Symptoms of depression
Depression, also known as clinical depression, major depression or major depressive disorder, is characterised by symptoms including anxiety, loss of interest in activities that are usually pleasurable, disturbed sleep, change in appetite, fatigue, feelings of worthlessness or guilt, difficulty thinking or concentrating, and recurrent thoughts of suicide. If these symptoms continue for more than two weeks this suggests that the depression is a clinical condition and not just feeling low. Once an episode of major depression has occurred there is a high risk of recurrence of another depressive episode. Mood enhancing medications are used to treat depressive episodes and are also used as maintenance against relapse or recurrence of depressive episode.
Mood enhancing neurotransmitters
Serotonin and noradrenaline are the two most important neurotransmitters in the area of the brain that regulates mood. When serotonin or noradrenaline is released from one nerve cell it passes across the gap between nerve cells (synapse) and fires up the next nerve cell. This sets up a communication signal that is transmitted from one nerve cell to another. If there is not sufficient serotonin or noradrenaline released to trigger this nerve signal, then this communication pathway does not work properly and can lead to symptoms of depression.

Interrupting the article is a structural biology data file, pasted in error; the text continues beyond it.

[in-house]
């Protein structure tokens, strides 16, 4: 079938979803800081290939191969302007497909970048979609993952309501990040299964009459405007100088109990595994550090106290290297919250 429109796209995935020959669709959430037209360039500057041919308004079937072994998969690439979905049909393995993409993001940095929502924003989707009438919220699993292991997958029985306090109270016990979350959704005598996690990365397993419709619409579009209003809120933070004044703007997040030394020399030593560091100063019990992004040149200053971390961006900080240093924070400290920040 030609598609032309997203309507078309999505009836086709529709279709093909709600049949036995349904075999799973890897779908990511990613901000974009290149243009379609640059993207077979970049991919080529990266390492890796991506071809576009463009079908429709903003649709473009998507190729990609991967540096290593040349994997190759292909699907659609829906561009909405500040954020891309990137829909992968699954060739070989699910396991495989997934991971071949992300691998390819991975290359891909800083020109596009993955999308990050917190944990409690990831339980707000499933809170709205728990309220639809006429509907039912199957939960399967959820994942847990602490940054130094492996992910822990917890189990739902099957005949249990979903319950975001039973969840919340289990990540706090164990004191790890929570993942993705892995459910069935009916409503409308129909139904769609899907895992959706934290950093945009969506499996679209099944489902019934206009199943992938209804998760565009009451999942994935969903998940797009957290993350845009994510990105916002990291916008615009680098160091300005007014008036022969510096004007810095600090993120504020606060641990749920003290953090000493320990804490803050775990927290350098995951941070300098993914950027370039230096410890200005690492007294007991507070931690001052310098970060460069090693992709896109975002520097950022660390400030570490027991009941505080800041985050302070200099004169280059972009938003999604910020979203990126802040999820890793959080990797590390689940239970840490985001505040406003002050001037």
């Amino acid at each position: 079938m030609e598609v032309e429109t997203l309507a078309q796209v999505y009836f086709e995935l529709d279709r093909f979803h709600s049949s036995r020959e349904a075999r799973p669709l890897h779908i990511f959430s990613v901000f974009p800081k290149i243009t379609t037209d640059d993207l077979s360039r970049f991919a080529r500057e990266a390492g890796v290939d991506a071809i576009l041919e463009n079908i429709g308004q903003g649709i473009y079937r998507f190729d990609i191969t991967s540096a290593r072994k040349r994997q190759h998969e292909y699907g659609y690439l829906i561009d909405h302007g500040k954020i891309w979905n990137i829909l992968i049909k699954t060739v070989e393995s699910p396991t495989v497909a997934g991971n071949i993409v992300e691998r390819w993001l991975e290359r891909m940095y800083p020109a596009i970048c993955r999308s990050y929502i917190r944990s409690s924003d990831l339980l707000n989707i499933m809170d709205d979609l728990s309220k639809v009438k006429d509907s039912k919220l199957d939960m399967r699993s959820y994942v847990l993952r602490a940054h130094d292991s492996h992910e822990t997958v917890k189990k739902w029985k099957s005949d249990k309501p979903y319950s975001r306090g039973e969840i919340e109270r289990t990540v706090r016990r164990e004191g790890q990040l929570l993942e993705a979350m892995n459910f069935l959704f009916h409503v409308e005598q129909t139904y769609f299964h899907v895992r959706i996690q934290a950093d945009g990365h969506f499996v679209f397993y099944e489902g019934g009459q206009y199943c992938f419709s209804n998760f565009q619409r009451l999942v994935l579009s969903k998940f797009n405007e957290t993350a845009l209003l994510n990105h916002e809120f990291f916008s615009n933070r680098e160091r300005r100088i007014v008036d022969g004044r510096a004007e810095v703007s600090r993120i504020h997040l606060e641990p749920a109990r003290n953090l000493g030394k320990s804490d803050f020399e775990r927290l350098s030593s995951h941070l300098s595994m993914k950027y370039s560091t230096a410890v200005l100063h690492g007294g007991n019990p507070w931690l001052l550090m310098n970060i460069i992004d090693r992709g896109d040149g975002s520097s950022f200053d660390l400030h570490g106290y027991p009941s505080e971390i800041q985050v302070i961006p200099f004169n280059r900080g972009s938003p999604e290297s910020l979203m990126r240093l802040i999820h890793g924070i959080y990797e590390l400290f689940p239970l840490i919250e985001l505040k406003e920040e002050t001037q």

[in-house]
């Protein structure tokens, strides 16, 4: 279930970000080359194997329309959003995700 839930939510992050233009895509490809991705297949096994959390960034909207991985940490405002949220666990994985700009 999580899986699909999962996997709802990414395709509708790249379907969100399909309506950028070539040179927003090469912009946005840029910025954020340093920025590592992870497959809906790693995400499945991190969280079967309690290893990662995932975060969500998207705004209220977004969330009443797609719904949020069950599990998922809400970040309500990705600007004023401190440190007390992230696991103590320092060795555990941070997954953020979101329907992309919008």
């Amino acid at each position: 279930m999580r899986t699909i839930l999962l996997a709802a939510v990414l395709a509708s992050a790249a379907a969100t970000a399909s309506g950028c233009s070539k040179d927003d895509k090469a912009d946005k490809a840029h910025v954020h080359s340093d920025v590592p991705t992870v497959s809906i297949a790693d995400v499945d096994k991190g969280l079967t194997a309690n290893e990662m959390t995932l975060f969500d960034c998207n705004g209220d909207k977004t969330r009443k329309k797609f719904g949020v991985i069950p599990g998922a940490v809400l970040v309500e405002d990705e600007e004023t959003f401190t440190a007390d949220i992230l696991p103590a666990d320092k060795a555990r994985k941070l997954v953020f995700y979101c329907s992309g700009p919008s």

Inhibition of neurotransmitter reuptake
Both serotonin and noradrenaline are recycled after use by being taken back up into the presynaptic neurone or sending cell. Serotonin noradrenaline reuptake inhibitors (SNRIs) work by inhibiting the reuptake of both serotonin and noradrenaline, whereas the selective serotonin reuptake inhibitors (SSRI) are very selective for serotonin and do not affect other neurotransmitters. SNRIs also have a small effect on other neurotransmitters like dopamine. If neurotransmitter reuptake is inhibited, there is more serotonin or noradrenaline remaining in the synapse to trigger the next cell and continue communication between mood-enhancing neurones.
Tricyclic antidepressants also work by inhibiting neurotransmitter reuptake, however, they non-specific in their action as they also affect several other brain chemicals like histamine and acetylcholine, which accounts for their sedative properties and other side effects.
Reversible inhibitors of monoamine oxidase
Reversible inhibitors of monoamine oxidase (RIMA) antidepressants work by a different mechanism from other classes of antidepressant to boost the amount of mood enhancing neurotransmitters. Once they have done their job by stimulating a nerve impulse, neurotransmitters are removed and one way this is done is by being inactivated by the enzyme monoamine oxidase. Inhibition of monoamine oxidase results in more serotonin and noradrenaline remaining to trigger the next cell and continue communication between mood-enhancing neurones. RIMAs are short lived and their effects reversible so they do not have such serious side effects as earlier drugs.